Thursday, May 24 , 2018, 3:08 pm | Overcast 61º


Jamie Stiehm: Donald Trump Tries to Act Presidential for Once

I saw President Donald Trump’s first rodeo in the Capitol, 40 days and nights since he took over the country. And I lived to tell you a thing or two.

The fancy joint session address to Congress is not a place you can lead chants like, “Lock her up.” You can’t brag too much. Best to avoid the word “carnage” if possible. If you’re the American president, please act like one. For the first time in a long life, Trump tried to do that. Fake gravitas does not become him, but his slick performance fooled half the people.

From the get-go, Trump could barely bring himself to look at the women in white. But they gazed at him in a way that’s never happened before in that august chamber. What a show of spirit. Clad in striking white clothes, the House Democratic women formed a silent protest at the joint session with the Senate, dozens filling rows and rows on their side of the aisle.

“We decided to wear what women wore when they went out for the (suffrage) vote,” Rep. Carolyn Maloney, D-N.Y., told me.

House Minority Leader Nancy Pelosi, D-Calif., sitting with her arms folded in elegant disdain, sent a picture-perfect signal of resistance to Trump’s hammering her baby, Obamacare.

Yes, these sophisticated subversives come from cosmopolitan cities, Pelosi from San Francisco and Maloney from Manhattan. Also note the Senate Democratic women did not join the House resisterhood.

The ornate chamber was an away game from the White House bunker where Trump spends time with the two faces of Stephen — old Bannon, young Miller. They are co-authors of Trump’s dour, dark vision, who buttressed his call for a wall on our “southern border” and “one of the largest increases in national defense spending in American history.” That was his most brazen speech statement, as we are not officially at war with any nation.

Nancy Drew could do better than any commander in chief in our needless, heedless 21st-century wars, which President George W. Bush started.

Tragically, Trump’s military buildup would come at the cost of decimating State Department diplomacy. Obsequious oilman, Secretary of State Rex Tillerson, seemed fine with that.

Trump failed to reach out to the majority of voters who voted for Hillary Clinton, a pro at a rodeo. Rather, he is changing the nation in his mirror image: armed and ready for a fight.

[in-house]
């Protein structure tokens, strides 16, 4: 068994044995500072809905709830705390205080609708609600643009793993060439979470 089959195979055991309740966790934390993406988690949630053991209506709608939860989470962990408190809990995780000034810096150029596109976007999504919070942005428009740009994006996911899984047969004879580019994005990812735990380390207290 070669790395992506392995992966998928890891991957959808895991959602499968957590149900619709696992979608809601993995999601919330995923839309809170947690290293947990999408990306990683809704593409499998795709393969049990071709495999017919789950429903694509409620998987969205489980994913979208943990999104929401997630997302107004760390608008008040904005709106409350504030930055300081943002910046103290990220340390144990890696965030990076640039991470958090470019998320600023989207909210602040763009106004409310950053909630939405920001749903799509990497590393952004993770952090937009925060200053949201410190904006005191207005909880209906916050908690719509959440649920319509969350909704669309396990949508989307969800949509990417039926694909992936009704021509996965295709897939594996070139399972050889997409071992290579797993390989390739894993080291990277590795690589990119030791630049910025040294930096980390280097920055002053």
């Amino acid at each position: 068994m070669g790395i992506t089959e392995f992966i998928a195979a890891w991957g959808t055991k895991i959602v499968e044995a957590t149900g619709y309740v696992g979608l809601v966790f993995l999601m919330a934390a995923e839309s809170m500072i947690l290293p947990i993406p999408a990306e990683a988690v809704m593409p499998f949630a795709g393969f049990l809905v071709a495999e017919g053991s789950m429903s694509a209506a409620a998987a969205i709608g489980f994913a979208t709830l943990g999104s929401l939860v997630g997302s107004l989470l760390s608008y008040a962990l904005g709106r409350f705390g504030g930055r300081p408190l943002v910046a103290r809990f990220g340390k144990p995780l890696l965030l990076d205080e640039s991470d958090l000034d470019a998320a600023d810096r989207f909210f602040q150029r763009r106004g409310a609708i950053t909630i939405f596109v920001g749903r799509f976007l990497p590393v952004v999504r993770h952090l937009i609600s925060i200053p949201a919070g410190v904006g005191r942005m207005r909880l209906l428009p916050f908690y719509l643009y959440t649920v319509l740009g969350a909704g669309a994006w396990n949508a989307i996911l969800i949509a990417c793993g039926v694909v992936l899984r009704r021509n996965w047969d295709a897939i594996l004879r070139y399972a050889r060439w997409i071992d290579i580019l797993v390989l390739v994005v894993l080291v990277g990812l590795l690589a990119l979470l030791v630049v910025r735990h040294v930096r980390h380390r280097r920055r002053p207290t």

Trump fell short as he visibly strained to hit high notes for the first time ever. The speech, hastily cobbled together, was no masterpiece (“the chorus became an earthquake”) but it was a rare date with a teleprompter. Usually he wings it.

Yet the facts and figures, ma’am, did not show up for Trump’s big money shot before Congress, the Cabinet, the military brass, five U.S. Supreme Court justices (the missing Justice Ruth Bader Ginsburg was working out, we joked) and guests like benefactor Newt Gingrich beaming down from the balcony. The diplomatic corps wasn’t there — I wonder why.

The dramatis personae included red-faced Sen. Bernie Sanders, I-Vt., and maverick Sen. John McCain, R-Ariz., with his sidekick, Sen. Lindsey Graham, R-S.C. Trump should watch these two for a stab in the back. McCain, 80, just won re-election and has little to lose.

Trump painted a pessimistic picture of a Hobbesian jungle here at home, claiming violent crime was going up when it’s actually way down. His jobless numbers were off. Up in the free press gallery, we waited for it, but “enemy” took the night off.

Trump defied the only Cabinet member he seemed to respect, Defense Secretary James “Mad Dog” Mattis, by using the loaded term, “radical Islamic terrorism.” Mattis, a retired Marine general, looks the part.

The assembled Cabinet looked like they were having their first meeting — literally.

The New York Times photographer was busy getting every surreal shot, such as the women in white. Trump addressed the Republican throng, breaking the custom of speaking to both sides.

If body language could talk. Senate Minority Leader Charles Schumer, D-N.Y., a Brooklyn character, slumped and scowled. Was it my imagination that Senate Majority Leader Mitch McConnell, R-Ky., looked tepid?

At Trump’s first rodeo, he was more bronco than cowboy.

Jamie Stiehm writes about politics, culture and history as a weekly Creators Syndicate columnist and regular contributor to U.S. News & World Report. Follow her on Twitter: @jamiestiehm. Click here to read previous columns. The opinions expressed are her own.

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